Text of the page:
Simon B. Rhymin’ by Dwayne Reed. Eleven-year-old Simon Barnes dreams of becoming a world-famous rapper that everyone calls Notorious D.O.G. But for now, he’s just a Chicago fifth-grader who’s small for his age and afraid to use his voice.
Simon prefers to lay low at school and at home, even though he’s constantly spitting rhymes in his head. But when his new teacher assigns the class an oral presentation on something that affects their community, Simon must face his fears.
With some help from an unexpected ally and his neighborhood crew, will Simon gain the confidence to rap his way to an A and prove that one kid can make a difference in his ‘hood?. (Ages 8-12)
J.D. and the Hair Show Showdown by J. Dillard, Akeem S. Roberts At only eight years old, J.D. the Kid Barber has already won a barber battle and appeared on local TV. Now he’s the youngest barber to be invited to the Beauty Brothers Hair Expo in Atlanta! J.D. gets the VIP treatment–he takes his first flight, rides in a limo for the first time, and gets gifts from the show’s sponsors. There are hair classes to take at the show, product samples to try, and some of J.D.’s favorite hair influencers to meet. And, of course, there’s his own demo alongside kid hairstylist Isabel Is Incredible. But what J.D. is most excited about is snapping a pic with eleven-year-old rap sensation Li’l Eazy Breezy, which is harder than it sounds! The world of hair and beauty is so much bigger than J.D. could’ve imagined, and he’s ready to step up his game. (Ages 6-8)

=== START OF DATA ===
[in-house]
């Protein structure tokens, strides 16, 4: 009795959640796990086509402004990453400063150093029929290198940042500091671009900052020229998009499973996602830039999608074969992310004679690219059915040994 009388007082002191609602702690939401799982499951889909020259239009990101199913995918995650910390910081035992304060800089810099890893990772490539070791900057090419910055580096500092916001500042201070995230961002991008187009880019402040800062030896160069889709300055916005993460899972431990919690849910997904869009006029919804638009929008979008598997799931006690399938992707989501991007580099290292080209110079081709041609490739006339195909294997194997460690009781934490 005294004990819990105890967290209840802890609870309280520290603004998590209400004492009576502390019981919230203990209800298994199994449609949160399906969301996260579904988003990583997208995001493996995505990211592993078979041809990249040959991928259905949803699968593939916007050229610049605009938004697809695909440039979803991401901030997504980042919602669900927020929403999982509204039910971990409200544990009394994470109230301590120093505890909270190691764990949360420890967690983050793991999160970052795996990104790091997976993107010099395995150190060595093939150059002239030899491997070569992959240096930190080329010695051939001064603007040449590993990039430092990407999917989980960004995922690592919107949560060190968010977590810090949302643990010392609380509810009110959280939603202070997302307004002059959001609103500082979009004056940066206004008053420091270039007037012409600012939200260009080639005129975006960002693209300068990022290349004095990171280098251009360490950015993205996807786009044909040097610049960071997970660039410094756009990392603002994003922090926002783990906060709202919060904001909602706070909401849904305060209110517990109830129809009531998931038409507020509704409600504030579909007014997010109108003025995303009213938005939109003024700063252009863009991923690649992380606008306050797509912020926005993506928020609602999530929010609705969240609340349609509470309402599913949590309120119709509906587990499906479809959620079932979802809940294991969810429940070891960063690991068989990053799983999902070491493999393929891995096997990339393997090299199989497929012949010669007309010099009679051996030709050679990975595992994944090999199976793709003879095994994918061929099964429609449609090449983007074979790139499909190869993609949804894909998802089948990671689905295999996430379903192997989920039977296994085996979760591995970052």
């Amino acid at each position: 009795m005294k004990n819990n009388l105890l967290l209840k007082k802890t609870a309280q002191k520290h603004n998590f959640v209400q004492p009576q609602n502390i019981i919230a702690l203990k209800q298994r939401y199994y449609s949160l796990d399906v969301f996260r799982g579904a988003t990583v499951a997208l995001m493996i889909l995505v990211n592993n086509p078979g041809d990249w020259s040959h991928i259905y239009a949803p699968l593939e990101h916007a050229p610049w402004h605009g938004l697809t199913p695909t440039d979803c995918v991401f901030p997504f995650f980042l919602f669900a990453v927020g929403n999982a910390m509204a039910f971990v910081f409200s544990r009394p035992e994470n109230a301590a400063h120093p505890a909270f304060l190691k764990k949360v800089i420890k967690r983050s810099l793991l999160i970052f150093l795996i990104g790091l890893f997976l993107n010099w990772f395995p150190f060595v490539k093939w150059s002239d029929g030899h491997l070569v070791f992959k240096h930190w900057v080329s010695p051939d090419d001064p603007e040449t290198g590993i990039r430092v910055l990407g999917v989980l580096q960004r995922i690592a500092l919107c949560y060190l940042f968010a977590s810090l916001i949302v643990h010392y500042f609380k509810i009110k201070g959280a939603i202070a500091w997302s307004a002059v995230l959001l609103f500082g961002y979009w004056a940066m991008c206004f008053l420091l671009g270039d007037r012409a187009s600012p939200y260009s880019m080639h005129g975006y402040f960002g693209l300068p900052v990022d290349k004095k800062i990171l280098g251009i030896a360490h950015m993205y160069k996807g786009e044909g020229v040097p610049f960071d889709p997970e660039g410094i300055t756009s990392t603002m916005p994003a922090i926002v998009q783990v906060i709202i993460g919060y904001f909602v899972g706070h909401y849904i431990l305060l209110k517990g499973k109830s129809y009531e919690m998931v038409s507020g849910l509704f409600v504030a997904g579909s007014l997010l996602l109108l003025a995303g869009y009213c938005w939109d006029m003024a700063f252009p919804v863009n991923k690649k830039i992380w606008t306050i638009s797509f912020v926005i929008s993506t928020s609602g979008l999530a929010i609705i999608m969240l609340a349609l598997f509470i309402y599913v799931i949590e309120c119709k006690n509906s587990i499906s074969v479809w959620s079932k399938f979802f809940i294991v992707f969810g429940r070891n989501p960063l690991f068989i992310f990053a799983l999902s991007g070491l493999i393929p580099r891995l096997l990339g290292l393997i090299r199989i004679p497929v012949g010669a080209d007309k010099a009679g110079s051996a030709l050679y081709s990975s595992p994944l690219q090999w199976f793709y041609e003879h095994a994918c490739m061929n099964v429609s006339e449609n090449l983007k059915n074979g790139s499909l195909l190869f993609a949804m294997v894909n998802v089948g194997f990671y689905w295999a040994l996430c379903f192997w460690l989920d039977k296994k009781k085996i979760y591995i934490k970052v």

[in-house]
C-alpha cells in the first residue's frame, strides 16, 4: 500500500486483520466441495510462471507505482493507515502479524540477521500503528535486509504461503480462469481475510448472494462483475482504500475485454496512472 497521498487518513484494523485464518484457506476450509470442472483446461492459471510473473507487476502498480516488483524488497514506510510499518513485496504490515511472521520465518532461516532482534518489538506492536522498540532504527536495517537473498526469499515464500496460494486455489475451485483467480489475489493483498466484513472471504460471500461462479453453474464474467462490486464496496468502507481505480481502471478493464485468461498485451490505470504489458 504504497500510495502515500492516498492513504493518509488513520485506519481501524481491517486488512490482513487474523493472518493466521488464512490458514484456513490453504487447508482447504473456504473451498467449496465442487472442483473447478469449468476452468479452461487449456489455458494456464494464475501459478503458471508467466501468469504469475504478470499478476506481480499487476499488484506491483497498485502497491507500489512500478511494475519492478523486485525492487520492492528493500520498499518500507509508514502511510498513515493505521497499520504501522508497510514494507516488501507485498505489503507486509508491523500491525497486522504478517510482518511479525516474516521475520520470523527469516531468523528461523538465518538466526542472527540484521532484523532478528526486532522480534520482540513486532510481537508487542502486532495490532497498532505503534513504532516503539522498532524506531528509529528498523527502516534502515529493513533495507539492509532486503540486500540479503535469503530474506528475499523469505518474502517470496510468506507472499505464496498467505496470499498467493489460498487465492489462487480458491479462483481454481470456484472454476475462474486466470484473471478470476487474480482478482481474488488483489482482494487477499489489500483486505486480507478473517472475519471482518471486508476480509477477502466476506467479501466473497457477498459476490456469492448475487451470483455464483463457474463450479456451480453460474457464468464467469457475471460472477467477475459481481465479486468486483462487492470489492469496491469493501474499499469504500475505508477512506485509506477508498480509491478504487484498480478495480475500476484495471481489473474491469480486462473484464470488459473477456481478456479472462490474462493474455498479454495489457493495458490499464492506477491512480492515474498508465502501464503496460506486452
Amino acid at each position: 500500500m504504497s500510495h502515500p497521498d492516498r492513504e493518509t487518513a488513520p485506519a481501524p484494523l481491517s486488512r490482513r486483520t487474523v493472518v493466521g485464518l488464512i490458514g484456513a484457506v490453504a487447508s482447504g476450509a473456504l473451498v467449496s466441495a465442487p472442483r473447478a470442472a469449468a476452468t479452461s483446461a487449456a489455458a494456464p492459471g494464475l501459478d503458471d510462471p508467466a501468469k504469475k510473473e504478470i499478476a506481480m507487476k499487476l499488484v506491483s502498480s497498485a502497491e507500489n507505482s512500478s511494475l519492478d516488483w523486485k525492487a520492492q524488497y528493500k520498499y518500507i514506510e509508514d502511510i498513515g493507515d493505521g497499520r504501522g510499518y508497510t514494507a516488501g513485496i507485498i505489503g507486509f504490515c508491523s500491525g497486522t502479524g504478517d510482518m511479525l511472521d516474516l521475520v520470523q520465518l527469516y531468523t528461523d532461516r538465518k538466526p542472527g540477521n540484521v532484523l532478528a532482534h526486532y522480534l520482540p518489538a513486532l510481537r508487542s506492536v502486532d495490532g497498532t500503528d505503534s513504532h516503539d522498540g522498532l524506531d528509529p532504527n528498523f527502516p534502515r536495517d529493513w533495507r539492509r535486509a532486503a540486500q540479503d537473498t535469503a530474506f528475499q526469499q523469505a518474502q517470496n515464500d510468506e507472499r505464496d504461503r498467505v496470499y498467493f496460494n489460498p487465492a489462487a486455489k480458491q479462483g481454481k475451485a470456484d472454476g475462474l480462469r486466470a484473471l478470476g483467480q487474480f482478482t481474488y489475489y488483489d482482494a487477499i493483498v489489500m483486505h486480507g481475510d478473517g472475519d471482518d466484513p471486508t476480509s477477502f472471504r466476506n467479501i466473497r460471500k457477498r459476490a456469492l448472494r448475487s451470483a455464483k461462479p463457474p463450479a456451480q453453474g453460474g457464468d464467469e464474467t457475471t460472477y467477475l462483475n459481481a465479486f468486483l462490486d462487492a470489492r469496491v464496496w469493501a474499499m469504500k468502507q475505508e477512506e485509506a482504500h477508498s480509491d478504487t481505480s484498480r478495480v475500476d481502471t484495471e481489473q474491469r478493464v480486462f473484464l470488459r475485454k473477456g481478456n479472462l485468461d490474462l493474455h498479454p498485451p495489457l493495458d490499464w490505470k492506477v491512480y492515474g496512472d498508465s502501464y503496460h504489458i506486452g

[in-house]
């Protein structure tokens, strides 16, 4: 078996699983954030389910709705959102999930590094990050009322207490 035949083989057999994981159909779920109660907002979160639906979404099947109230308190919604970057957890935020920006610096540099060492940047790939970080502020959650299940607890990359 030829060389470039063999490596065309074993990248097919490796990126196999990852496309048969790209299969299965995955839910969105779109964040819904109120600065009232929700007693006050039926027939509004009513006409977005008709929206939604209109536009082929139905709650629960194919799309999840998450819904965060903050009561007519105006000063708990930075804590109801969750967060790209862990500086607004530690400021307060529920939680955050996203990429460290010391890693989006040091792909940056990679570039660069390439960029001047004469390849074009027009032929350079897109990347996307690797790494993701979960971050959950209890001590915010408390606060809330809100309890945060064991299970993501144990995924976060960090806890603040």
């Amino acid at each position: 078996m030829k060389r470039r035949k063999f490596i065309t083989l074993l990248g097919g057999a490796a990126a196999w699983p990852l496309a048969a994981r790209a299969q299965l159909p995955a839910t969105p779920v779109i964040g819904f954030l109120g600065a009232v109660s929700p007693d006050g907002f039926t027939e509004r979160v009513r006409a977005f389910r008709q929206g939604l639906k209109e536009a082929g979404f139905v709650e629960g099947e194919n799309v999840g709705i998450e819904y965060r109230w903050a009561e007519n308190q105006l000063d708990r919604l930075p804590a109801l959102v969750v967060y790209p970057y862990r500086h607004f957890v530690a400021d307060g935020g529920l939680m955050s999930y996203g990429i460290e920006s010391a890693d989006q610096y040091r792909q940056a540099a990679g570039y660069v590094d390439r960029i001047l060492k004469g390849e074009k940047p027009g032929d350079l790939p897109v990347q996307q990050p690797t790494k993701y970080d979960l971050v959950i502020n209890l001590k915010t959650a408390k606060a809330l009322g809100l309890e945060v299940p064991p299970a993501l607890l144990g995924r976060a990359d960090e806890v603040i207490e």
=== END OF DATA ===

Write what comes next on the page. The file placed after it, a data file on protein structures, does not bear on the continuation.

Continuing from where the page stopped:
So many great books in the She Persisted series were released. (Ages 6-9)
Stamped (For Kids) Racism, Antiracism and You: by Jason Reynolds, Ibram X. Kendi, Sonja Cherry-Paul From adult novel to YA and now it has been adapted for younger readers. We read Jason Reynold’s adaptation last summer with our family, and am so excited for this book to be adapted for elementary and middle schoolers… This book follows the journey of racist ideas, helps explain racism’s long history in America and how we can actively stamp it out. (Ages 6-10)
Sky Watcher (Jada Jones #5)by Kelly Starling Lyons Jada is excited to do a school project about her hero Dr. Mae Jemison, a former NASA astronaut and the first Black woman to travel to outer space. She even gets to pretend to be her for the presentation in front of her teacher, parents, and friends! But when Jada’s research reminds her how accomplished her hero truly is, she suddenly feels like she’s made a mistake. How can she portray someone who seems to have everything together when she feels like she’s falling apart? (Ages 6-9)
The Vanished (Shuri: A Black Panther #2) by Nic Stone For fans of Black Panther, Nic Stone created a graphic novel about the character Princess Shuri. This is the sequel. In this book, Shuri is determined to figure out what’s happening when several young girls interested in STEM, like her, go missing. Will she be able to find them? (Ages 8-12)
The Comeback: A Figure Skating Novel by E.L. Chen Maxine Chen is on the verge of making it to the national scene as a figure skater, and then Hollie, a more talented figure skater, moves to her hometown of Lake Placid. As Maxine gives it all she has, she is faced with the challenges of bullying and constant microaggressions at school. Will Maxine be able to juggle all of the challenges and regain her confidence? (Ages 8-12)